Pueblo of Santa Ana Granted Federal Authority to Protect Water Quality

Pueblo of Santa Ana Granted Federal Authority to Protect Water Quality

DALLAS – July 22, 2015 – (RealEstateRama) — The U.S. Environmental Protection Agency announced today that the Pueblo of Santa Ana in N.M. has gained authority to administer its own water quality standards and certification programs under the Clean Water Act. The announcement was made today at the Regional Tribal Operations Committee (RTOC) meeting at the Pueblo of Isleta, N.M. Santa Ana is the 50th tribe of 567 federally recognized tribes nationwide to receive authority over the water quality standards and certification programs.

“This is an important achievement for the Pueblo of Santa Ana as they protect waters on their lands which are integral to daily life and their rich cultural heritage,” said EPA regional administrator Ron Curry. “EPA’s 1984 Indian Policy continues to represent a bold statement on the commitment to our partnership with federally recognized Indian tribes and to tribal self-governance in implementing environmental protection programs. EPA remains fully committed to engaging tribes as sovereign governments with a right to self-governance.”

The Pueblo will protect public health, aquatic life and wildlife on the 78,000 acre area that includes portions of the Rio Grande, the Rio Jemez and other water bodies.

Under the Clean Water Act, a tribe must be federally recognized, have a governing body, jurisdiction and capability in order to administer a water quality standards program. EPA’s approval of the tribe’s water quality standards program application is not an approval or disapproval of the tribe’s standards. EPA will review and take action on the tribe’s water quality standards in a separate agency action.

The goal of the Clean Water Act includes restoring and protecting the chemical, physical and biological integrity of the nation’s waters. Water quality standards established under the Clean Water Act set the tribe’s expectations for reservation water quality. These standards also serve as water quality goals for individual surface waters, guide and inform monitoring and assessment activities, and provide a legal basis for permitting and regulatory pollution controls.

For more information on Tribal eligibility applications to administer EPA regulatory programs, please visit: http://www.epa.gov/tribalportal/laws/tas.htm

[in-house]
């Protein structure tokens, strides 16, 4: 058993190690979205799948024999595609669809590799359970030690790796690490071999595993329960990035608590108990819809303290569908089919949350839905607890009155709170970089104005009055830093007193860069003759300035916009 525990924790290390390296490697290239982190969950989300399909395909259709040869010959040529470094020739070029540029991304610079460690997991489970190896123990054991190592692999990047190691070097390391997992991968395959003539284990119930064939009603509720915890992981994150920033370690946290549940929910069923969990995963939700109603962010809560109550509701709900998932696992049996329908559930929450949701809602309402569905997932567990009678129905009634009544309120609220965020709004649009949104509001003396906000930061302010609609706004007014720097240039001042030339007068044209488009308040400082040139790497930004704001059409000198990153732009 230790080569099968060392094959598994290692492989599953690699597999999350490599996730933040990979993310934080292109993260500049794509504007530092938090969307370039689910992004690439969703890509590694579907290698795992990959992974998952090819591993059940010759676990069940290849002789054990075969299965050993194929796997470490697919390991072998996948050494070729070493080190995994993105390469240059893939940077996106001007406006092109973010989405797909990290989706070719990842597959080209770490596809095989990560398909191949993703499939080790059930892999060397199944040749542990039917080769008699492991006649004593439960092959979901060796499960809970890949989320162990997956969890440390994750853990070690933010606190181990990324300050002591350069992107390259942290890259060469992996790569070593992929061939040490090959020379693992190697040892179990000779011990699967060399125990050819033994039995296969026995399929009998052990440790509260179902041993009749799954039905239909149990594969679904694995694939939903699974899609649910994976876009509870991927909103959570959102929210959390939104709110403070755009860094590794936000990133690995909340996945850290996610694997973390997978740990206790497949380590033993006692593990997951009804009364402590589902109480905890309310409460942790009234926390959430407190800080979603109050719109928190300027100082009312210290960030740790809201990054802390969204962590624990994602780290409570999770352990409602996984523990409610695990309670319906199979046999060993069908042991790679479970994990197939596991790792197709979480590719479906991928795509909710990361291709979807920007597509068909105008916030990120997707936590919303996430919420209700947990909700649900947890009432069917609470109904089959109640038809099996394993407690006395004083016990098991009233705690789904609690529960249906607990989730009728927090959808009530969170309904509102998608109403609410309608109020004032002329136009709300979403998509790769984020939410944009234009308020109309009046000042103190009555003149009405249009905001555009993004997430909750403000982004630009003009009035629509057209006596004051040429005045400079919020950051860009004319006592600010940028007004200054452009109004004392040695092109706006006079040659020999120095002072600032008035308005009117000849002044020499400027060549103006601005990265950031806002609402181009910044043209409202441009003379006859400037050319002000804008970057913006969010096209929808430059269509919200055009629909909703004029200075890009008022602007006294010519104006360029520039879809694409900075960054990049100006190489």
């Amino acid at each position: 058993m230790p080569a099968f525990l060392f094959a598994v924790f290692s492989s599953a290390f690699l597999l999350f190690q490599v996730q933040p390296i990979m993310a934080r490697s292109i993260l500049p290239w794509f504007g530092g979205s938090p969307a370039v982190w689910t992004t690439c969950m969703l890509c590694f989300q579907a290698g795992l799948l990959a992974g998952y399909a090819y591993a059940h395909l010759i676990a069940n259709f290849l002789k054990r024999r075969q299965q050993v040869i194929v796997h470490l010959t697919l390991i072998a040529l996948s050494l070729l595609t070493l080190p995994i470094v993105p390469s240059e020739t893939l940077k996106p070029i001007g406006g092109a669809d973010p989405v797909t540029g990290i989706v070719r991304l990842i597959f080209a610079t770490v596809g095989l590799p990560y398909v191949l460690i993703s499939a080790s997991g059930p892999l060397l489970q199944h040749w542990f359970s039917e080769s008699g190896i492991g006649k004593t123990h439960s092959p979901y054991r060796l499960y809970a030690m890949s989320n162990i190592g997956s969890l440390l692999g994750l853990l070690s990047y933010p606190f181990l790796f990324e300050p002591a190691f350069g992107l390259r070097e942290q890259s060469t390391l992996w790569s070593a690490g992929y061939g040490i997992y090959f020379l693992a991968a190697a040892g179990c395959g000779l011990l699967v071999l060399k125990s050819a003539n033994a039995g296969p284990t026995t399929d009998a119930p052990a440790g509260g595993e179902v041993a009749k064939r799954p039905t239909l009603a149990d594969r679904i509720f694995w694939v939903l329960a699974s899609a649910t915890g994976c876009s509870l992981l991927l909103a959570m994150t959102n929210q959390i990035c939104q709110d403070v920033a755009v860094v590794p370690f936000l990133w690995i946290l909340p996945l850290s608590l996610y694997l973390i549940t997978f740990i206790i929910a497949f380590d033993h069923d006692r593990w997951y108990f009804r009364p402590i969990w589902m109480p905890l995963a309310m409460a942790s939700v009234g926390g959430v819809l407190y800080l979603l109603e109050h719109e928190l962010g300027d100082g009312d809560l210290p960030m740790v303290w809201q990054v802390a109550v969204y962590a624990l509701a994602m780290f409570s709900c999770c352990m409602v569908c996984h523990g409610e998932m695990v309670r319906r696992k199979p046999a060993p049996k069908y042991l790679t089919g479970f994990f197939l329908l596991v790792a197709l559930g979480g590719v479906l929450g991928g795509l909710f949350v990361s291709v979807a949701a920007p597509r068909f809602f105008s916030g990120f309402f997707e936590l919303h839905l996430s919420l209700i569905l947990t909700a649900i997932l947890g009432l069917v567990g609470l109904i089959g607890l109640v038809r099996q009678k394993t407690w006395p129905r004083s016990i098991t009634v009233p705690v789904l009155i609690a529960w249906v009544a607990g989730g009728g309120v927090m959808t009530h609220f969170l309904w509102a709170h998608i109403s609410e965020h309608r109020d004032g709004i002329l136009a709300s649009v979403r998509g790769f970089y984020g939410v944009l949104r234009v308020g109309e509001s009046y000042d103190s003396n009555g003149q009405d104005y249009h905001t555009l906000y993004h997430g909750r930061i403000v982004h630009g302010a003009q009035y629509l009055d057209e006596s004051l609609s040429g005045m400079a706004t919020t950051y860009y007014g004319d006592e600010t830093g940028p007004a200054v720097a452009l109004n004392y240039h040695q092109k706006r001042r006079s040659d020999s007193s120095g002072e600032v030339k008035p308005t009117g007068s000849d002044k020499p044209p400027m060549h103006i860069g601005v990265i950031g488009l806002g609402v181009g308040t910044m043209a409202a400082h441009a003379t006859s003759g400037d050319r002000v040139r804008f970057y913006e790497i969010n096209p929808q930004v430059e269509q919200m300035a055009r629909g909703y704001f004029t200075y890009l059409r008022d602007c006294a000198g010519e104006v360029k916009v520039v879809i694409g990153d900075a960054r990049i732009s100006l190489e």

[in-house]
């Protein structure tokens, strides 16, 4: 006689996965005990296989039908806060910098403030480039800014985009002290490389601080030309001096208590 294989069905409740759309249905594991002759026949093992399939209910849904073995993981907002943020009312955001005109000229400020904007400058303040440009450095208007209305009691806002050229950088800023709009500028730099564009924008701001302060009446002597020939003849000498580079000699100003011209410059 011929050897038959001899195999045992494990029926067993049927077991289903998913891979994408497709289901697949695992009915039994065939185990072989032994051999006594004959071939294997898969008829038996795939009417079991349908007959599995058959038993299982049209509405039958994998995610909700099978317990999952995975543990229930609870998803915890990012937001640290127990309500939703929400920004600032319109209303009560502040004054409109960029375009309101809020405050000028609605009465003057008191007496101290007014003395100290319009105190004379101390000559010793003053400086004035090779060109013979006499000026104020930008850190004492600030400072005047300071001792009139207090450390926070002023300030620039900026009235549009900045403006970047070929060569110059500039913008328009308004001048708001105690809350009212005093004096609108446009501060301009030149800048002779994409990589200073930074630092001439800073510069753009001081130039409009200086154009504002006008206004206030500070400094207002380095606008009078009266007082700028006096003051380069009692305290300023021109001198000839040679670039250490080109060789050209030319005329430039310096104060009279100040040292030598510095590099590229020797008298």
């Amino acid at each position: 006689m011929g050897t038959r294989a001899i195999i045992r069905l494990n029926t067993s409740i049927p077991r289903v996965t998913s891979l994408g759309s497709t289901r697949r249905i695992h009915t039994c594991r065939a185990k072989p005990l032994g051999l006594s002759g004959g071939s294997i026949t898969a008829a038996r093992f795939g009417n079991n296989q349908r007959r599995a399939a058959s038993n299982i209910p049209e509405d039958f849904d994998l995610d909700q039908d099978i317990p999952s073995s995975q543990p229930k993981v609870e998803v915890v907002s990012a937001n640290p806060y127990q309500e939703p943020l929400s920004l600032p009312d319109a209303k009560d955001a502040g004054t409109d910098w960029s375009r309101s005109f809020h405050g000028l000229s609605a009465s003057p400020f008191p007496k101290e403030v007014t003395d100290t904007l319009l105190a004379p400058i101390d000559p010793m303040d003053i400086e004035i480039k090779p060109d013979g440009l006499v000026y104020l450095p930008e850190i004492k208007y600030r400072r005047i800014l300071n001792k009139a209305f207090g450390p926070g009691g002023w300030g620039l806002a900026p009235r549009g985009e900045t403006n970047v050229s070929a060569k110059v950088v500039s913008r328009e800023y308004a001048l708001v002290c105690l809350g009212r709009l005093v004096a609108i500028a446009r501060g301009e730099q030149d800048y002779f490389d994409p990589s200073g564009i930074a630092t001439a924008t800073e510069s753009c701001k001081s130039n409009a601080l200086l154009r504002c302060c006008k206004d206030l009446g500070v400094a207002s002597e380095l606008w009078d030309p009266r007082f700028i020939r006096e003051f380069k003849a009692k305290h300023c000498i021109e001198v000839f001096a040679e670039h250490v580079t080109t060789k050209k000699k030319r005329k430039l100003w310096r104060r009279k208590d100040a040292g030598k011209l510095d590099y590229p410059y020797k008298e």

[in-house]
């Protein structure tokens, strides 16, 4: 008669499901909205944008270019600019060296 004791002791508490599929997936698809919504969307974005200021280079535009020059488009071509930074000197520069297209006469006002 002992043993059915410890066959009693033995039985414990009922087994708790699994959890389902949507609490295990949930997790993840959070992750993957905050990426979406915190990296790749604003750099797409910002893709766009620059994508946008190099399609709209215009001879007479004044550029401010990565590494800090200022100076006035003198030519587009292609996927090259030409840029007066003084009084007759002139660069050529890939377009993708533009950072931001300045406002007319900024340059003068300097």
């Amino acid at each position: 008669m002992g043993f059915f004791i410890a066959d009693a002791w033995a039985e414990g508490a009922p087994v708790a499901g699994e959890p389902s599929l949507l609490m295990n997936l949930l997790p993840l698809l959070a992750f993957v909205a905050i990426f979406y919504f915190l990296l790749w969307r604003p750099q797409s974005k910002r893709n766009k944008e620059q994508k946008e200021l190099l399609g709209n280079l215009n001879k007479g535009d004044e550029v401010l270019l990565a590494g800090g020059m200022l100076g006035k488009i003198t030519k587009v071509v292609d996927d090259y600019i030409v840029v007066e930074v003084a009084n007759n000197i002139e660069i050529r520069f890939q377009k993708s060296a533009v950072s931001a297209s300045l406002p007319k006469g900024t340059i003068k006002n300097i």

The Environmental Protection Agency established the Tribal Operations Committee (TOC) in 1994 to assist EPA with the establishment of a national co-regulatory partnership. The intent of the TOC was to implement the 1984 Indian Policy by providing a forum for enhancing tribal environmental protection. The Region 6 RTOC was subsequently established to serve as a liaison between the TOC, the Tribes, and Region 6 on national policy issues and to articulate tribal concerns to senior managers and staff regarding regional issues.

On November 8, 1984, the EPA issued its Policy for the Administration of Environmental Programs on Indian Reservations. In doing so, the EPA became the first federal agency to adopt a formal Indian policy to guide its relations with tribal governments in the administration of its programs.

Contact Information: Joe Hubbard or Jennah Durant at 214-665-2200 or

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U.S. Environmental Protection Agency (EPA) leads the nation's environmental science, research, education and assessment efforts. The mission of the Environmental Protection Agency is to protect human health and the environment. Since 1970, EPA has been working for a cleaner, healthier environment for the American people.

EPA employs 17,000 people across the country, including our headquarters offices in Washington, DC, 10 regional offices, and more than a dozen labs. Our staff are highly educated and technically trained; more than half are engineers, scientists, and policy analysts. In addition, a large number of employees are legal, public affairs, financial, information management and computer specialists.

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